Some patients do not want any hardware or foreign bodies in their system, for these patients a hard cervical collar is used for three months in order to stabilize the neck and allow the fusion to heal. This decision significantly changes the recovery time for the patient. During the three months the patient wears the cervical collar, they can not drive and most of the time they can not work during this period.

In general the fusion rates for a single-level are very high using either donor (allograft) bone or autograft bone (bone from the patient's hip). Autograft bone is usually recommended for patients who smoke or have a prior history of pseudoarthrosis (non-union). Autograft will stack the deck in favor of fusion in these patients. But the complication rates from autogenous bone grafting carries with it some risk particularly with graft site pain. Allograft bone is usually the choice for those patients who do not fit into the smoking or prone to non-union categories. In general the literature supports that people fuse faster with autograft then with allograft but overtime the allograft bone is still in the 90+ percent range for one-level fusion. With autograft the fusion is well underway by four to six weeks, and probably solid by eight weeks while with allograft it tends to take around twelve weeks.

Recovery is also affected by how long the patient has had their symptoms for. However, most people that have cervical surgery will notice a difference in their symptoms in the first couple days after surgery. Some people have dramatic recovery. One of my patients had profound deltoid weakness. We tried physical therapy for about a month but that failed. Though he was not getting any better, his pain was very minimal. He continued to ask me "why do you think I need this surgery." My feeling was, the deltoids are a very important muscle group, and his inability to raise his arm above his head was a major quality of life issue. So we decided to go forward with the surgery, and two weeks later he had almost normal strength in his left deltoid and is pleased with his results. In general people will notice a difference after the first couple of days.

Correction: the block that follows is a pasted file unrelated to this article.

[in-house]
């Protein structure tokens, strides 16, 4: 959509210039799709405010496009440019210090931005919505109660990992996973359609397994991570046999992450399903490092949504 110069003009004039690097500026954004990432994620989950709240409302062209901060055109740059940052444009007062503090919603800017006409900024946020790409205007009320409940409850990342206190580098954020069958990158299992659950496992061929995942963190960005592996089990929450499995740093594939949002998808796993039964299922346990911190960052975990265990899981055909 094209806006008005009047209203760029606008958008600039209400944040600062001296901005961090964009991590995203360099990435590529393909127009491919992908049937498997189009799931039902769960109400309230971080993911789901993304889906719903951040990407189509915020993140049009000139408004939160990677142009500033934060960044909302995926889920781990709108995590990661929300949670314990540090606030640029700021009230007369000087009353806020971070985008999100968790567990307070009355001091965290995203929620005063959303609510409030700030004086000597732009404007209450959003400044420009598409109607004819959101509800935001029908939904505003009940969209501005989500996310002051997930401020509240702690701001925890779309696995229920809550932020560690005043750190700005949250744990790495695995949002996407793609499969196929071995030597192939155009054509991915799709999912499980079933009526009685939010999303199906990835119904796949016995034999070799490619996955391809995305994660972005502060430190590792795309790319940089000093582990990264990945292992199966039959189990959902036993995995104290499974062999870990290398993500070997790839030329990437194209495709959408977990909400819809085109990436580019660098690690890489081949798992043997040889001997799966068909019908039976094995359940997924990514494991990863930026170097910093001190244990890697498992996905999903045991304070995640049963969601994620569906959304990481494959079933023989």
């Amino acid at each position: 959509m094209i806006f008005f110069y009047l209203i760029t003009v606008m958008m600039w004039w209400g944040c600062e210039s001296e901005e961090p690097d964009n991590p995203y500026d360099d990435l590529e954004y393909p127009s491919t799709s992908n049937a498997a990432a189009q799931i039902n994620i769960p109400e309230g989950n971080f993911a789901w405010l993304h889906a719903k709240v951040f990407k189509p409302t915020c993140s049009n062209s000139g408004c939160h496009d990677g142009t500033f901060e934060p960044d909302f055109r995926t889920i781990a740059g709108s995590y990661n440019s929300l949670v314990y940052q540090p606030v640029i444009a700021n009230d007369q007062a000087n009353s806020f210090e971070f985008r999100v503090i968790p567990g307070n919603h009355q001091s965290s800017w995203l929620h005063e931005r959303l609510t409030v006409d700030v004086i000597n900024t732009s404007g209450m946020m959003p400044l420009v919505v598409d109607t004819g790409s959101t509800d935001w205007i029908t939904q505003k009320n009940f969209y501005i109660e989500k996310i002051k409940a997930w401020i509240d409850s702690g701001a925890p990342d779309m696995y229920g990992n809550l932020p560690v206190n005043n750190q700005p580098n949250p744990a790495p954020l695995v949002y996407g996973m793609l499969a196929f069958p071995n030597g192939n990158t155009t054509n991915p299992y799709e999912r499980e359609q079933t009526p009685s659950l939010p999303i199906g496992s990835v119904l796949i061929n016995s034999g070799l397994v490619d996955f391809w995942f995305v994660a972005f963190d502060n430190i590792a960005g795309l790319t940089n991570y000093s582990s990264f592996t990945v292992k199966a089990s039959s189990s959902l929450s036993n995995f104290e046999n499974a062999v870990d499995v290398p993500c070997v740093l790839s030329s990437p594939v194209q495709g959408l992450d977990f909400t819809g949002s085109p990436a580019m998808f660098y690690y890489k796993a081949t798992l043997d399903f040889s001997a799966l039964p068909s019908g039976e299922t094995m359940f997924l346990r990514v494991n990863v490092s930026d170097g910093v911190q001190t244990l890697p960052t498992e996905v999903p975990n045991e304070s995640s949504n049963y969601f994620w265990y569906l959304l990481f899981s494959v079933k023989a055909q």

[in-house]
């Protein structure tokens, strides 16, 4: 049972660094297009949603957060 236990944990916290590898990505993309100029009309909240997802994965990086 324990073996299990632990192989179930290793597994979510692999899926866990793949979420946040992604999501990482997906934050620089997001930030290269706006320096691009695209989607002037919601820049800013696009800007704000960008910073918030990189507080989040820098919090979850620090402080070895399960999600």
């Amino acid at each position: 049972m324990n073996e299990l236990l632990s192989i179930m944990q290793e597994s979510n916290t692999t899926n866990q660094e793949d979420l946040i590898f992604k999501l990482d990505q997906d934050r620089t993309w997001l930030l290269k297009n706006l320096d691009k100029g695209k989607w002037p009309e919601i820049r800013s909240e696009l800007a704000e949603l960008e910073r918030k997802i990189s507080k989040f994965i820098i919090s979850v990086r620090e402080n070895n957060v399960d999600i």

The main point for patients is you should always try to avoid surgery if you can. They are some very good conservative treatments including physical therapy, cervical traction, and medications that can improve your symptoms. But if all else fails talk with your doctor and choose the surgery that will best improve your quality of life.

The materials on this Web site are for your general educational information only. Information you read on this Web site cannot replace the relationship that you have with your health care professional. We do not practice medicine or provide medical services or advice as a part of this Web site. You should always talk to your health care professional for diagnosis and treatment.

Published: May 02, 2007
Updated: April 28, 2010